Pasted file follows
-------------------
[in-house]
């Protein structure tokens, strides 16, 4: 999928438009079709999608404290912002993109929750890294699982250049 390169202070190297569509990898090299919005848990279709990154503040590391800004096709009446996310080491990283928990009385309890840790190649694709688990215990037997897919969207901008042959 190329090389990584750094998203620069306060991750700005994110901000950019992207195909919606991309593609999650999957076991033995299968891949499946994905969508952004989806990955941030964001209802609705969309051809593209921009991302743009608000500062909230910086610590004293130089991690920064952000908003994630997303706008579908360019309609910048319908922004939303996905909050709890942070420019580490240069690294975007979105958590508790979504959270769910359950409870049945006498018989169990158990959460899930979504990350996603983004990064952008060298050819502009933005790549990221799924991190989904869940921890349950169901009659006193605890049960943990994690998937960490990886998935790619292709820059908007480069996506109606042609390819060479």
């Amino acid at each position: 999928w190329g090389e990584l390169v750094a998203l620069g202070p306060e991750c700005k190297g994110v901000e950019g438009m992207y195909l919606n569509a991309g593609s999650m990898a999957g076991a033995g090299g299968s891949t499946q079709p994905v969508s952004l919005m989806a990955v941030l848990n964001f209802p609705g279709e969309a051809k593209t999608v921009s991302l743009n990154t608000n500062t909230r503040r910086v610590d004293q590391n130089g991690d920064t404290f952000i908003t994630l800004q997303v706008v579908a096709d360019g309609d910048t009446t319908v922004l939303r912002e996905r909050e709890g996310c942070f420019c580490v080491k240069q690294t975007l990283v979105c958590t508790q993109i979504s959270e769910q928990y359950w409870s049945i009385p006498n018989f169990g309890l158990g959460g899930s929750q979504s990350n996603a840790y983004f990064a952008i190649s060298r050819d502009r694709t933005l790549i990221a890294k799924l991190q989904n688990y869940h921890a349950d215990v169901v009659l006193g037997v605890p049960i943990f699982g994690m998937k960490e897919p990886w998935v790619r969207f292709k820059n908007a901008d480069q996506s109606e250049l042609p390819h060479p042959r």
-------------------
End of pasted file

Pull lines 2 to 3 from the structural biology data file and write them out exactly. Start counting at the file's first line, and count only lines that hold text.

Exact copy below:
């Protein structure tokens, strides 16, 4: 999928438009079709999608404290912002993109929750890294699982250049 390169202070190297569509990898090299919005848990279709990154503040590391800004096709009446996310080491990283928990009385309890840790190649694709688990215990037997897919969207901008042959 190329090389990584750094998203620069306060991750700005994110901000950019992207195909919606991309593609999650999957076991033995299968891949499946994905969508952004989806990955941030964001209802609705969309051809593209921009991302743009608000500062909230910086610590004293130089991690920064952000908003994630997303706008579908360019309609910048319908922004939303996905909050709890942070420019580490240069690294975007979105958590508790979504959270769910359950409870049945006498018989169990158990959460899930979504990350996603983004990064952008060298050819502009933005790549990221799924991190989904869940921890349950169901009659006193605890049960943990994690998937960490990886998935790619292709820059908007480069996506109606042609390819060479």
């Amino acid at each position: 999928w190329g090389e990584l390169v750094a998203l620069g202070p306060e991750c700005k190297g994110v901000e950019g438009m992207y195909l919606n569509a991309g593609s999650m990898a999957g076991a033995g090299g299968s891949t499946q079709p994905v969508s952004l919005m989806a990955v941030l848990n964001f209802p609705g279709e969309a051809k593209t999608v921009s991302l743009n990154t608000n500062t909230r503040r910086v610590d004293q590391n130089g991690d920064t404290f952000i908003t994630l800004q997303v706008v579908a096709d360019g309609d910048t009446t319908v922004l939303r912002e996905r909050e709890g996310c942070f420019c580490v080491k240069q690294t975007l990283v979105c958590t508790q993109i979504s959270e769910q928990y359950w409870s049945i009385p006498n018989f169990g309890l158990g959460g899930s929750q979504s990350n996603a840790y983004f990064a952008i190649s060298r050819d502009r694709t933005l790549i990221a890294k799924l991190q989904n688990y869940h921890a349950d215990v169901v009659l006193g037997v605890p049960i943990f699982g994690m998937k960490e897919p990886w998935v790619r969207f292709k820059n908007a901008d480069q996506s109606e250049l042609p390819h060479p042959r």